The golden eagle on Kazakhstan's flag is a good omen for ornithologists. Hundreds of bird species are to be seen, from the paradise flycatcher of Aksu-Dzhabagly to the Himalayan snowcock and the relict gulls of Lake Alakol. More spectacular to the casual traveller are the thousands of flamingos which spend summer at Korgalzhyn Nature Reserve, 150km southwest of Astana. See www.kazakhstanbirdtours.com for good bird background.
Because of its vast size and relative emptiness, Kazakhstan, more than any other Central Asian country, was forced to endure the worst excesses of the Soviet system - a fearful legacy it is still grappling with. The Aral Sea catastrophe (pl51) is well known, but the country also continues to suffer from the fallout, both literal and metaphorical, of Soviet nuclear tests conducted mainly near Semey in eastern Kazakhstan. The Caspian Sea is another environmental flashpoint, as oil and gas exploitation has an increasing impact. Industrial air pollution, especially from metallurgical plants, is still bad in cities such as Karaganda, Ust-Kamenogorsk, Ekibastuz and Kostanay.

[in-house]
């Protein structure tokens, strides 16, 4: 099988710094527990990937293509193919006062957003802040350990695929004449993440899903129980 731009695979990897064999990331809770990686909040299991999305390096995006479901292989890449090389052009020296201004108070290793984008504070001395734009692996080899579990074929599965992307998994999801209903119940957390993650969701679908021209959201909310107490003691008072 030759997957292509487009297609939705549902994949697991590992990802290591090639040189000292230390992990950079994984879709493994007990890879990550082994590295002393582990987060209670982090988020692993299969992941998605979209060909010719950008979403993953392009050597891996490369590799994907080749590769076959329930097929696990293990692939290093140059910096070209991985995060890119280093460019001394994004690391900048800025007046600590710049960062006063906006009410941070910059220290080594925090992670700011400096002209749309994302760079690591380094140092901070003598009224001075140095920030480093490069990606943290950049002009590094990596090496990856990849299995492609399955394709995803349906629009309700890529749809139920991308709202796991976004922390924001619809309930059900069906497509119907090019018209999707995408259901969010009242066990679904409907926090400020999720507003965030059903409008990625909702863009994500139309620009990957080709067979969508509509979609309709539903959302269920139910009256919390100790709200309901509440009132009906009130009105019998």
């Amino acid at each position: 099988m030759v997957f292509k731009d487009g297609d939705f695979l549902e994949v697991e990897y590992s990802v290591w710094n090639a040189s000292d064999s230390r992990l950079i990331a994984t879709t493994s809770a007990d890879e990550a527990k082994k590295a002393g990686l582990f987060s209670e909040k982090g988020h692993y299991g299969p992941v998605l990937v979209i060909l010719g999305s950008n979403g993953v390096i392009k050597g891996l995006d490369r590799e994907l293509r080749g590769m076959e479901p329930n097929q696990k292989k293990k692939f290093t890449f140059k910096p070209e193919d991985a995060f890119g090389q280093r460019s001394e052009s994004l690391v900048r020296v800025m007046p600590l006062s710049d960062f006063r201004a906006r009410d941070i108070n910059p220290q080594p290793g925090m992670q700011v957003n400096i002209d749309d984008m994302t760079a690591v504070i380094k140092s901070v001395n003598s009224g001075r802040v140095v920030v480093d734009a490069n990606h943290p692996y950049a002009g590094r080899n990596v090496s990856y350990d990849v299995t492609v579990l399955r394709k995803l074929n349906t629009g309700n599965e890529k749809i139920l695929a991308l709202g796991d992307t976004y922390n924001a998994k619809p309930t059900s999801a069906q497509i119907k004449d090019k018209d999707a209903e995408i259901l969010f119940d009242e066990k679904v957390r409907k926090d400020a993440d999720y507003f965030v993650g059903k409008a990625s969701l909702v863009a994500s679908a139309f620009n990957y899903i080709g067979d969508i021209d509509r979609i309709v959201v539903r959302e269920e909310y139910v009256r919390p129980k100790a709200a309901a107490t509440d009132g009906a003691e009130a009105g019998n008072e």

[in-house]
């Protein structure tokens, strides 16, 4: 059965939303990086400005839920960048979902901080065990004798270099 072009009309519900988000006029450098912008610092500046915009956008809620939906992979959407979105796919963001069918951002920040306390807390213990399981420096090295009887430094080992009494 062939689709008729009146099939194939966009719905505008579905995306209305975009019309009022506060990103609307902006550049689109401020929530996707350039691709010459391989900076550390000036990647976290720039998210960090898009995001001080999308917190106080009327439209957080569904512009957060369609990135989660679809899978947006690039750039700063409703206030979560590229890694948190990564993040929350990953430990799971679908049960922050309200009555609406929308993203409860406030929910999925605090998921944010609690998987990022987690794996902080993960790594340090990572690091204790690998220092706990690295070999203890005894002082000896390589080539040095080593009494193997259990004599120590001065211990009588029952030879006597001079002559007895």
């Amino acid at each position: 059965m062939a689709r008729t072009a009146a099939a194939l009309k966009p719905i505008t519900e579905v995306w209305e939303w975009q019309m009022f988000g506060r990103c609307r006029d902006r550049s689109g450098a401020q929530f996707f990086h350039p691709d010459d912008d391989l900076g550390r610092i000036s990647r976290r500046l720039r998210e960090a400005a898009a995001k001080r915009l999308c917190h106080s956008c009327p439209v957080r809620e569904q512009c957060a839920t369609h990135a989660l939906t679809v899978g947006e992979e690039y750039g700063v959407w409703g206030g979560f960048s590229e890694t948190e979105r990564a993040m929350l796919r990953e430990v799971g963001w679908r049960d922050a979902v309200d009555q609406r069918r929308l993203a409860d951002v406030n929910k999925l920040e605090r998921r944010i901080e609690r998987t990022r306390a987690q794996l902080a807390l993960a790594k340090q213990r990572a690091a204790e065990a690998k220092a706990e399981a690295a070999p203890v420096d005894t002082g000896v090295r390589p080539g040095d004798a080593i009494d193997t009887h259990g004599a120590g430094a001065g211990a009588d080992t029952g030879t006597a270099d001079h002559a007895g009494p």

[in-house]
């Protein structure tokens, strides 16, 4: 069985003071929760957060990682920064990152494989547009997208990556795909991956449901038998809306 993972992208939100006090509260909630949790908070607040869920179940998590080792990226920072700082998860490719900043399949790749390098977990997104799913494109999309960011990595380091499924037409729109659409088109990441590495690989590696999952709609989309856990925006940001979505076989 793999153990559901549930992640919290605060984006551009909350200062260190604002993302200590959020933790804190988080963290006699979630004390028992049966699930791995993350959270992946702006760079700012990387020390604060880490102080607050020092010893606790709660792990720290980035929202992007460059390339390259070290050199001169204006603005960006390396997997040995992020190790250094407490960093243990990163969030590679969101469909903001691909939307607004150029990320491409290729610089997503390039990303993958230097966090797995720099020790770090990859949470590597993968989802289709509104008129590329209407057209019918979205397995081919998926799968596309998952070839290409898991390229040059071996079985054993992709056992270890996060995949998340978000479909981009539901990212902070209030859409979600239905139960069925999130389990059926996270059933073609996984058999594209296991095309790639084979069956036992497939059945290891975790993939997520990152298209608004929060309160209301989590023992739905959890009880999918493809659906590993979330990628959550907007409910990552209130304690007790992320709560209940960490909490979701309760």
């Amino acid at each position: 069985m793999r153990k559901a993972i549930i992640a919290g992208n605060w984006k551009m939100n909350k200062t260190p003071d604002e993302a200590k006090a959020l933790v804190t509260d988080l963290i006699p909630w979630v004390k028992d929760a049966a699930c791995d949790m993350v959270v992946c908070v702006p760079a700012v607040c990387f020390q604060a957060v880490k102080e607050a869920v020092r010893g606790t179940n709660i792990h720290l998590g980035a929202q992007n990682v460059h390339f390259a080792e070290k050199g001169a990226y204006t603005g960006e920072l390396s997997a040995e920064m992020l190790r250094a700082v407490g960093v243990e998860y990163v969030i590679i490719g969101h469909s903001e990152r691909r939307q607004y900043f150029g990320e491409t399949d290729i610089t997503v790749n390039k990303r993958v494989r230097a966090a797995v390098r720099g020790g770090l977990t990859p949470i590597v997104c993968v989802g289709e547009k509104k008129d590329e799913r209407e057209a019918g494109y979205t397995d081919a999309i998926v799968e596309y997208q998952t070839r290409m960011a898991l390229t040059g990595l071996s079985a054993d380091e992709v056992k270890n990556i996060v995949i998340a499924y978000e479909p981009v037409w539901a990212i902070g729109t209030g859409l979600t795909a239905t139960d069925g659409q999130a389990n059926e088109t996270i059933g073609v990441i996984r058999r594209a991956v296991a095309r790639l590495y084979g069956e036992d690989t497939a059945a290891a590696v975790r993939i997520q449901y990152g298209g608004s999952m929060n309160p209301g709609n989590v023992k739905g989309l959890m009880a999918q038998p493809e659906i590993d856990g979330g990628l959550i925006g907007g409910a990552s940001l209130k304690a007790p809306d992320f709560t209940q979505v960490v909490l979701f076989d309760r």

During the Cold War, far from both Moscow and the eyes of the West, some 460 nuclear tests were carried out at the Polygon, as the testing ground near Semey was known. Although looking empty on the map, the region around the Polygon certainly wasn't uninhabited: villagers living close by were given virtually no protection or warning of the dangers.